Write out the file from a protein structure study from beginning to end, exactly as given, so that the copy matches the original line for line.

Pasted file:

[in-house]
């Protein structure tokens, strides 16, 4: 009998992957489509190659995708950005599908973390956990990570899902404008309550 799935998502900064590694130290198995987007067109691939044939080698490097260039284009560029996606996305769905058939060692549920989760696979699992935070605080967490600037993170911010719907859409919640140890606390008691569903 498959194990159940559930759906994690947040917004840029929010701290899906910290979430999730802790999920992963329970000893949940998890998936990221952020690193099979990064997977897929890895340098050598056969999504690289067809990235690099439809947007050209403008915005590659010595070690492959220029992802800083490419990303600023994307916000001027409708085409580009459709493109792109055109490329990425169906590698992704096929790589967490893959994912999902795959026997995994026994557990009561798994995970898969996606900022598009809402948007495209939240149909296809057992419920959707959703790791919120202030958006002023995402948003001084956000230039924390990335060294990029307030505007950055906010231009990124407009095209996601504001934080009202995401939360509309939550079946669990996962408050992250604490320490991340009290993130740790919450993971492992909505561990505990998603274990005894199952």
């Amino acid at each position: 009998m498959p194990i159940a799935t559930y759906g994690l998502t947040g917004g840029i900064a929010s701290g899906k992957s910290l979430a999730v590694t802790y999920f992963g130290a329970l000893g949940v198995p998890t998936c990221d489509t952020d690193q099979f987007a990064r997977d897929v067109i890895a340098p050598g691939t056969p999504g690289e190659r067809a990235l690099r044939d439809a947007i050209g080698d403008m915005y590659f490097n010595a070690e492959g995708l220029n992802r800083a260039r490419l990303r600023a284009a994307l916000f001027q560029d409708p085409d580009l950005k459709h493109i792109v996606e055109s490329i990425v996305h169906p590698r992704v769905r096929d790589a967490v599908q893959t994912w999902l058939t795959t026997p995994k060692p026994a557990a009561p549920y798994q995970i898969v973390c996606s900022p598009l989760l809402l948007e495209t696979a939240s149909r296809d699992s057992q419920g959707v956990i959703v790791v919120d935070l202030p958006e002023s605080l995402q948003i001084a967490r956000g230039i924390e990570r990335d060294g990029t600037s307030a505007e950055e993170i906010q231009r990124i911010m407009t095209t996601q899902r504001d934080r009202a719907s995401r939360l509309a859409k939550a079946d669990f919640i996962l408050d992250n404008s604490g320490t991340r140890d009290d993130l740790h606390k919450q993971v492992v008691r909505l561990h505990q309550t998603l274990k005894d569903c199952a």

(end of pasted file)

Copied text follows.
[in-house]
């Protein structure tokens, strides 16, 4: 009998992957489509190659995708950005599908973390956990990570899902404008309550 799935998502900064590694130290198995987007067109691939044939080698490097260039284009560029996606996305769905058939060692549920989760696979699992935070605080967490600037993170911010719907859409919640140890606390008691569903 498959194990159940559930759906994690947040917004840029929010701290899906910290979430999730802790999920992963329970000893949940998890998936990221952020690193099979990064997977897929890895340098050598056969999504690289067809990235690099439809947007050209403008915005590659010595070690492959220029992802800083490419990303600023994307916000001027409708085409580009459709493109792109055109490329990425169906590698992704096929790589967490893959994912999902795959026997995994026994557990009561798994995970898969996606900022598009809402948007495209939240149909296809057992419920959707959703790791919120202030958006002023995402948003001084956000230039924390990335060294990029307030505007950055906010231009990124407009095209996601504001934080009202995401939360509309939550079946669990996962408050992250604490320490991340009290993130740790919450993971492992909505561990505990998603274990005894199952």
């Amino acid at each position: 009998m498959p194990i159940a799935t559930y759906g994690l998502t947040g917004g840029i900064a929010s701290g899906k992957s910290l979430a999730v590694t802790y999920f992963g130290a329970l000893g949940v198995p998890t998936c990221d489509t952020d690193q099979f987007a990064r997977d897929v067109i890895a340098p050598g691939t056969p999504g690289e190659r067809a990235l690099r044939d439809a947007i050209g080698d403008m915005y590659f490097n010595a070690e492959g995708l220029n992802r800083a260039r490419l990303r600023a284009a994307l916000f001027q560029d409708p085409d580009l950005k459709h493109i792109v996606e055109s490329i990425v996305h169906p590698r992704v769905r096929d790589a967490v599908q893959t994912w999902l058939t795959t026997p995994k060692p026994a557990a009561p549920y798994q995970i898969v973390c996606s900022p598009l989760l809402l948007e495209t696979a939240s149909r296809d699992s057992q419920g959707v956990i959703v790791v919120d935070l202030p958006e002023s605080l995402q948003i001084a967490r956000g230039i924390e990570r990335d060294g990029t600037s307030a505007e950055e993170i906010q231009r990124i911010m407009t095209t996601q899902r504001d934080r009202a719907s995401r939360l509309a859409k939550a079946d669990f919640i996962l408050d992250n404008s604490g320490t991340r140890d009290d993130l740790h606390k919450q993971v492992v008691r909505l561990h505990q309550t998603l274990k005894d569903c199952a």